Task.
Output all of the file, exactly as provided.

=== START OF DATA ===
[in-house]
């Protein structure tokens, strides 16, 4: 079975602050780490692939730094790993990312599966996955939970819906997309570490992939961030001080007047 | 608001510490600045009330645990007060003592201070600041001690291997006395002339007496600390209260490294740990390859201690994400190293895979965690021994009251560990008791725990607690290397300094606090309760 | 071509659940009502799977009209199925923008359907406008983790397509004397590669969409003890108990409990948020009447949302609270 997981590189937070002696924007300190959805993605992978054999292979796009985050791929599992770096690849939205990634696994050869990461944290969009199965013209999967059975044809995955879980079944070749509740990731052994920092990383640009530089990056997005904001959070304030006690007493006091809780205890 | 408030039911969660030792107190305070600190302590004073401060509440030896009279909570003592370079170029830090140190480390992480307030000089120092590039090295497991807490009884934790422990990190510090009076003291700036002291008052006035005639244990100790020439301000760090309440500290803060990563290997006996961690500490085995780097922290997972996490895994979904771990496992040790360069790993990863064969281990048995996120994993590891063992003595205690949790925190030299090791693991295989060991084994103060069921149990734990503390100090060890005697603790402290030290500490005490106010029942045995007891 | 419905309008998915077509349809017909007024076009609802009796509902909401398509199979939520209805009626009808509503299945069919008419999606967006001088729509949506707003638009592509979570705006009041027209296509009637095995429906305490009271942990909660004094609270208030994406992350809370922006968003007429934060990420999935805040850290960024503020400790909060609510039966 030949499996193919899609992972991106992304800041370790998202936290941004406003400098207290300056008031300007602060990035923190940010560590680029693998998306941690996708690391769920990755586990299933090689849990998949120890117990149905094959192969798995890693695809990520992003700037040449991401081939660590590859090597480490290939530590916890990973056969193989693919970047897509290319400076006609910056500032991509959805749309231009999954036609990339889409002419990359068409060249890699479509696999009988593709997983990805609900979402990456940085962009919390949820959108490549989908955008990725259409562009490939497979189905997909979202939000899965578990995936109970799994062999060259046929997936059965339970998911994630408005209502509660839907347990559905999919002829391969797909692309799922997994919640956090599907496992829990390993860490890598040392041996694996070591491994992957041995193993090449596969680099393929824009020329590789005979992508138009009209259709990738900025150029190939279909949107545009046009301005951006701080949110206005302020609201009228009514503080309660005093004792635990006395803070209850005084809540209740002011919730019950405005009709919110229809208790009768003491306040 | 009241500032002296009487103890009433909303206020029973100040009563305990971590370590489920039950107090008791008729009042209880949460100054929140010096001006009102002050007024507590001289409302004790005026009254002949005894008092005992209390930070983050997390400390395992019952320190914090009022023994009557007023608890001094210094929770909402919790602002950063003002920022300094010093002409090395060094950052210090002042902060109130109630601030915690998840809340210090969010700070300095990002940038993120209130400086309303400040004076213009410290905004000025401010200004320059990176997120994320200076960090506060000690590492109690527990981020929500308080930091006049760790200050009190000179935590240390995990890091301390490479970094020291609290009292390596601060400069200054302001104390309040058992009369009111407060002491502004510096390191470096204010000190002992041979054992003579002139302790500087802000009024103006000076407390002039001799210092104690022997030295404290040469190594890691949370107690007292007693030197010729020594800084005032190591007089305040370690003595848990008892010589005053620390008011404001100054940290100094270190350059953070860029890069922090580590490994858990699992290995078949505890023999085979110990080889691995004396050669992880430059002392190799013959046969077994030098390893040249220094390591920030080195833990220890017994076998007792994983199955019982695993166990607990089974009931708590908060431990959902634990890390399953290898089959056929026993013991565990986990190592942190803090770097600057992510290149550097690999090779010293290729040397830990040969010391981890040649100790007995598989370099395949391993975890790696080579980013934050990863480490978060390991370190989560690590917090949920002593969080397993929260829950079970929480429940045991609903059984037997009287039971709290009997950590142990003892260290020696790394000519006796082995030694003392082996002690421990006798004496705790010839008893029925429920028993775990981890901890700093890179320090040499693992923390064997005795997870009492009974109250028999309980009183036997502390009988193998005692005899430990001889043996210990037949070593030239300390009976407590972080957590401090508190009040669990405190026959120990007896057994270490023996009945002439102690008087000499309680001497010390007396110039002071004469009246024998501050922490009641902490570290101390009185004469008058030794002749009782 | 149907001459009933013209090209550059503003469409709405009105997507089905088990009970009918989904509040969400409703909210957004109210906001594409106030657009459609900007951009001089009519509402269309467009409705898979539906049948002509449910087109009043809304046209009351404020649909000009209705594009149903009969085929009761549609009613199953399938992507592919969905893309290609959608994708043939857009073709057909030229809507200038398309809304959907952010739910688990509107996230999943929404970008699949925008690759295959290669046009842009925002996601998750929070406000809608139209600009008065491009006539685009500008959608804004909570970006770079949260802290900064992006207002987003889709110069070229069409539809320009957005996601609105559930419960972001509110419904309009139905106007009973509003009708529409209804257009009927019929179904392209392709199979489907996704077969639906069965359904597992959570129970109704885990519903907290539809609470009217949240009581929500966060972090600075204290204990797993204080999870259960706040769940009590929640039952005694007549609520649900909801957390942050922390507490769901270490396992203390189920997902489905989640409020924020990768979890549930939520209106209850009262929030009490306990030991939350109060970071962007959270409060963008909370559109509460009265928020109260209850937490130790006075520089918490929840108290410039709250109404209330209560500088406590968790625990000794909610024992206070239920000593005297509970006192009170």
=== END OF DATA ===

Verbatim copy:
[in-house]
């Protein structure tokens, strides 16, 4: 079975602050780490692939730094790993990312599966996955939970819906997309570490992939961030001080007047 | 608001510490600045009330645990007060003592201070600041001690291997006395002339007496600390209260490294740990390859201690994400190293895979965690021994009251560990008791725990607690290397300094606090309760 | 071509659940009502799977009209199925923008359907406008983790397509004397590669969409003890108990409990948020009447949302609270 997981590189937070002696924007300190959805993605992978054999292979796009985050791929599992770096690849939205990634696994050869990461944290969009199965013209999967059975044809995955879980079944070749509740990731052994920092990383640009530089990056997005904001959070304030006690007493006091809780205890 | 408030039911969660030792107190305070600190302590004073401060509440030896009279909570003592370079170029830090140190480390992480307030000089120092590039090295497991807490009884934790422990990190510090009076003291700036002291008052006035005639244990100790020439301000760090309440500290803060990563290997006996961690500490085995780097922290997972996490895994979904771990496992040790360069790993990863064969281990048995996120994993590891063992003595205690949790925190030299090791693991295989060991084994103060069921149990734990503390100090060890005697603790402290030290500490005490106010029942045995007891 | 419905309008998915077509349809017909007024076009609802009796509902909401398509199979939520209805009626009808509503299945069919008419999606967006001088729509949506707003638009592509979570705006009041027209296509009637095995429906305490009271942990909660004094609270208030994406992350809370922006968003007429934060990420999935805040850290960024503020400790909060609510039966 030949499996193919899609992972991106992304800041370790998202936290941004406003400098207290300056008031300007602060990035923190940010560590680029693998998306941690996708690391769920990755586990299933090689849990998949120890117990149905094959192969798995890693695809990520992003700037040449991401081939660590590859090597480490290939530590916890990973056969193989693919970047897509290319400076006609910056500032991509959805749309231009999954036609990339889409002419990359068409060249890699479509696999009988593709997983990805609900979402990456940085962009919390949820959108490549989908955008990725259409562009490939497979189905997909979202939000899965578990995936109970799994062999060259046929997936059965339970998911994630408005209502509660839907347990559905999919002829391969797909692309799922997994919640956090599907496992829990390993860490890598040392041996694996070591491994992957041995193993090449596969680099393929824009020329590789005979992508138009009209259709990738900025150029190939279909949107545009046009301005951006701080949110206005302020609201009228009514503080309660005093004792635990006395803070209850005084809540209740002011919730019950405005009709919110229809208790009768003491306040 | 009241500032002296009487103890009433909303206020029973100040009563305990971590370590489920039950107090008791008729009042209880949460100054929140010096001006009102002050007024507590001289409302004790005026009254002949005894008092005992209390930070983050997390400390395992019952320190914090009022023994009557007023608890001094210094929770909402919790602002950063003002920022300094010093002409090395060094950052210090002042902060109130109630601030915690998840809340210090969010700070300095990002940038993120209130400086309303400040004076213009410290905004000025401010200004320059990176997120994320200076960090506060000690590492109690527990981020929500308080930091006049760790200050009190000179935590240390995990890091301390490479970094020291609290009292390596601060400069200054302001104390309040058992009369009111407060002491502004510096390191470096204010000190002992041979054992003579002139302790500087802000009024103006000076407390002039001799210092104690022997030295404290040469190594890691949370107690007292007693030197010729020594800084005032190591007089305040370690003595848990008892010589005053620390008011404001100054940290100094270190350059953070860029890069922090580590490994858990699992290995078949505890023999085979110990080889691995004396050669992880430059002392190799013959046969077994030098390893040249220094390591920030080195833990220890017994076998007792994983199955019982695993166990607990089974009931708590908060431990959902634990890390399953290898089959056929026993013991565990986990190592942190803090770097600057992510290149550097690999090779010293290729040397830990040969010391981890040649100790007995598989370099395949391993975890790696080579980013934050990863480490978060390991370190989560690590917090949920002593969080397993929260829950079970929480429940045991609903059984037997009287039971709290009997950590142990003892260290020696790394000519006796082995030694003392082996002690421990006798004496705790010839008893029925429920028993775990981890901890700093890179320090040499693992923390064997005795997870009492009974109250028999309980009183036997502390009988193998005692005899430990001889043996210990037949070593030239300390009976407590972080957590401090508190009040669990405190026959120990007896057994270490023996009945002439102690008087000499309680001497010390007396110039002071004469009246024998501050922490009641902490570290101390009185004469008058030794002749009782 | 149907001459009933013209090209550059503003469409709405009105997507089905088990009970009918989904509040969400409703909210957004109210906001594409106030657009459609900007951009001089009519509402269309467009409705898979539906049948002509449910087109009043809304046209009351404020649909000009209705594009149903009969085929009761549609009613199953399938992507592919969905893309290609959608994708043939857009073709057909030229809507200038398309809304959907952010739910688990509107996230999943929404970008699949925008690759295959290669046009842009925002996601998750929070406000809608139209600009008065491009006539685009500008959608804004909570970006770079949260802290900064992006207002987003889709110069070229069409539809320009957005996601609105559930419960972001509110419904309009139905106007009973509003009708529409209804257009009927019929179904392209392709199979489907996704077969639906069965359904597992959570129970109704885990519903907290539809609470009217949240009581929500966060972090600075204290204990797993204080999870259960706040769940009590929640039952005694007549609520649900909801957390942050922390507490769901270490396992203390189920997902489905989640409020924020990768979890549930939520209106209850009262929030009490306990030991939350109060970071962007959270409060963008909370559109509460009265928020109260209850937490130790006075520089918490929840108290410039709250109404209330209560500088406590968790625990000794909610024992206070239920000593005297509970006192009170």